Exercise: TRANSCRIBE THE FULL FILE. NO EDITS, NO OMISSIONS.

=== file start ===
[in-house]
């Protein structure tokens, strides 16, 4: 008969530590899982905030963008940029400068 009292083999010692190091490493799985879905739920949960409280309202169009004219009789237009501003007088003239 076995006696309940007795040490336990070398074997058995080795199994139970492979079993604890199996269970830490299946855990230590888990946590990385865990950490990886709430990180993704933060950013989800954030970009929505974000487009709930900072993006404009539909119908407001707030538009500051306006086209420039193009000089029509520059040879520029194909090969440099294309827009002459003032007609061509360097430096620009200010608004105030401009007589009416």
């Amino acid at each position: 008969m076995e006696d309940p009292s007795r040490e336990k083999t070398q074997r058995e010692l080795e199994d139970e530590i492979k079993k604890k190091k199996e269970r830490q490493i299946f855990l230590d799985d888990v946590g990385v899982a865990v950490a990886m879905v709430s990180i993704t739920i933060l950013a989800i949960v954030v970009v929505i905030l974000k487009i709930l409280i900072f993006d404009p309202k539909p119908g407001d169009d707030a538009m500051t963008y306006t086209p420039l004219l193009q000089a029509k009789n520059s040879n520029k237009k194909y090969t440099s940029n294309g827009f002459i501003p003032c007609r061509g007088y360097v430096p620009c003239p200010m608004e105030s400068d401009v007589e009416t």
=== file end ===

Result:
[in-house]
């Protein structure tokens, strides 16, 4: 008969530590899982905030963008940029400068 009292083999010692190091490493799985879905739920949960409280309202169009004219009789237009501003007088003239 076995006696309940007795040490336990070398074997058995080795199994139970492979079993604890199996269970830490299946855990230590888990946590990385865990950490990886709430990180993704933060950013989800954030970009929505974000487009709930900072993006404009539909119908407001707030538009500051306006086209420039193009000089029509520059040879520029194909090969440099294309827009002459003032007609061509360097430096620009200010608004105030401009007589009416």
């Amino acid at each position: 008969m076995e006696d309940p009292s007795r040490e336990k083999t070398q074997r058995e010692l080795e199994d139970e530590i492979k079993k604890k190091k199996e269970r830490q490493i299946f855990l230590d799985d888990v946590g990385v899982a865990v950490a990886m879905v709430s990180i993704t739920i933060l950013a989800i949960v954030v970009v929505i905030l974000k487009i709930l409280i900072f993006d404009p309202k539909p119908g407001d169009d707030a538009m500051t963008y306006t086209p420039l004219l193009q000089a029509k009789n520059s040879n520029k237009k194909y090969t440099s940029n294309g827009f002459i501003p003032c007609r061509g007088y360097v430096p620009c003239p200010m608004e105030s400068d401009v007589e009416t």